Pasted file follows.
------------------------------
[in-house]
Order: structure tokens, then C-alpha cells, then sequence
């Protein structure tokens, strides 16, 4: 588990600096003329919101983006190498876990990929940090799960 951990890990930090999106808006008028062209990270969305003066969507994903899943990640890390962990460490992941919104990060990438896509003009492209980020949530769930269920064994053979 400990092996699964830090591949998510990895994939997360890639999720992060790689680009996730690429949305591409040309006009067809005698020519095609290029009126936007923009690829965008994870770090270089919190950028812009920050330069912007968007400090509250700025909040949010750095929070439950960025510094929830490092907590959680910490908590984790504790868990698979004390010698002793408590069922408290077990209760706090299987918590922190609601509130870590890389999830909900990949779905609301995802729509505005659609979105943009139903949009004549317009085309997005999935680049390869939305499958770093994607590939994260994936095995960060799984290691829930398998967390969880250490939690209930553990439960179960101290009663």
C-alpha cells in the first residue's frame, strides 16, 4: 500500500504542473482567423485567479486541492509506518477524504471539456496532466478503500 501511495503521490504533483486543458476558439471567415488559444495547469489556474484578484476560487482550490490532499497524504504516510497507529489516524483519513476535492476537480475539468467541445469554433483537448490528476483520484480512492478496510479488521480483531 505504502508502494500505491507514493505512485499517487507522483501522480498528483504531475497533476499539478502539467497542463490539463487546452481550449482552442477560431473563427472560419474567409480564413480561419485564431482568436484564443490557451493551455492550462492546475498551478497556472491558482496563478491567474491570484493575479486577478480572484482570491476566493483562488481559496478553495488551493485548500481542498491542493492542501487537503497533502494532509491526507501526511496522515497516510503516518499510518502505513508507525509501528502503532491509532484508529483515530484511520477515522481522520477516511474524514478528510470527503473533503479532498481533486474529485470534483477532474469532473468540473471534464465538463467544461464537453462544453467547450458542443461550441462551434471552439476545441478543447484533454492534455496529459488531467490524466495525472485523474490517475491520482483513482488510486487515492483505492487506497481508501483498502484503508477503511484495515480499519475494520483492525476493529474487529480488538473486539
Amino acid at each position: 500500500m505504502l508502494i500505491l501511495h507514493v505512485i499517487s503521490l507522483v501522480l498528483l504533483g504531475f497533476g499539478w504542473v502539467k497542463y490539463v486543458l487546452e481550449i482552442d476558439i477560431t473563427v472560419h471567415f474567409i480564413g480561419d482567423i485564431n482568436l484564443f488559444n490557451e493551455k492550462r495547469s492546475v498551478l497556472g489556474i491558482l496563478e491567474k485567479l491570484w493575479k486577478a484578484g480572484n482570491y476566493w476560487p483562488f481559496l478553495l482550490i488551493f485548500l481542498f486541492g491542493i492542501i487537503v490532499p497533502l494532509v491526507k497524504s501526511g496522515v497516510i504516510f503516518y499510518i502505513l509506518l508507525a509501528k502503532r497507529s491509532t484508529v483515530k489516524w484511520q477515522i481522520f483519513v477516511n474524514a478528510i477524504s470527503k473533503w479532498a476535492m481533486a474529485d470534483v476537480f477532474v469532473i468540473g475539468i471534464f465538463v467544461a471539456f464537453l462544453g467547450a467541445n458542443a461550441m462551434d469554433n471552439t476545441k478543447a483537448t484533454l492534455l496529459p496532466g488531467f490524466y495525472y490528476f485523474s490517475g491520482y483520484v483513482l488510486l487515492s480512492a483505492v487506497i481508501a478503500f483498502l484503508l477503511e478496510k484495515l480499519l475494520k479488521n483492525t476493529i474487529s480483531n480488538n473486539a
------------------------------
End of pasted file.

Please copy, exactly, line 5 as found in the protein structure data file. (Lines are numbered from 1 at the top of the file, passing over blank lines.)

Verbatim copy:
Amino acid at each position: 500500500m505504502l508502494i500505491l501511495h507514493v505512485i499517487s503521490l507522483v501522480l498528483l504533483g504531475f497533476g499539478w504542473v502539467k497542463y490539463v486543458l487546452e481550449i482552442d476558439i477560431t473563427v472560419h471567415f474567409i480564413g480561419d482567423i485564431n482568436l484564443f488559444n490557451e493551455k492550462r495547469s492546475v498551478l497556472g489556474i491558482l496563478e491567474k485567479l491570484w493575479k486577478a484578484g480572484n482570491y476566493w476560487p483562488f481559496l478553495l482550490i488551493f485548500l481542498f486541492g491542493i492542501i487537503v490532499p497533502l494532509v491526507k497524504s501526511g496522515v497516510i504516510f503516518y499510518i502505513l509506518l508507525a509501528k502503532r497507529s491509532t484508529v483515530k489516524w484511520q477515522i481522520f483519513v477516511n474524514a478528510i477524504s470527503k473533503w479532498a476535492m481533486a474529485d470534483v476537480f477532474v469532473i468540473g475539468i471534464f465538463v467544461a471539456f464537453l462544453g467547450a467541445n458542443a461550441m462551434d469554433n471552439t476545441k478543447a483537448t484533454l492534455l496529459p496532466g488531467f490524466y495525472y490528476f485523474s490517475g491520482y483520484v483513482l488510486l487515492s480512492a483505492v487506497i481508501a478503500f483498502l484503508l477503511e478496510k484495515l480499519l475494520k479488521n483492525t476493529i474487529s480483531n480488538n473486539a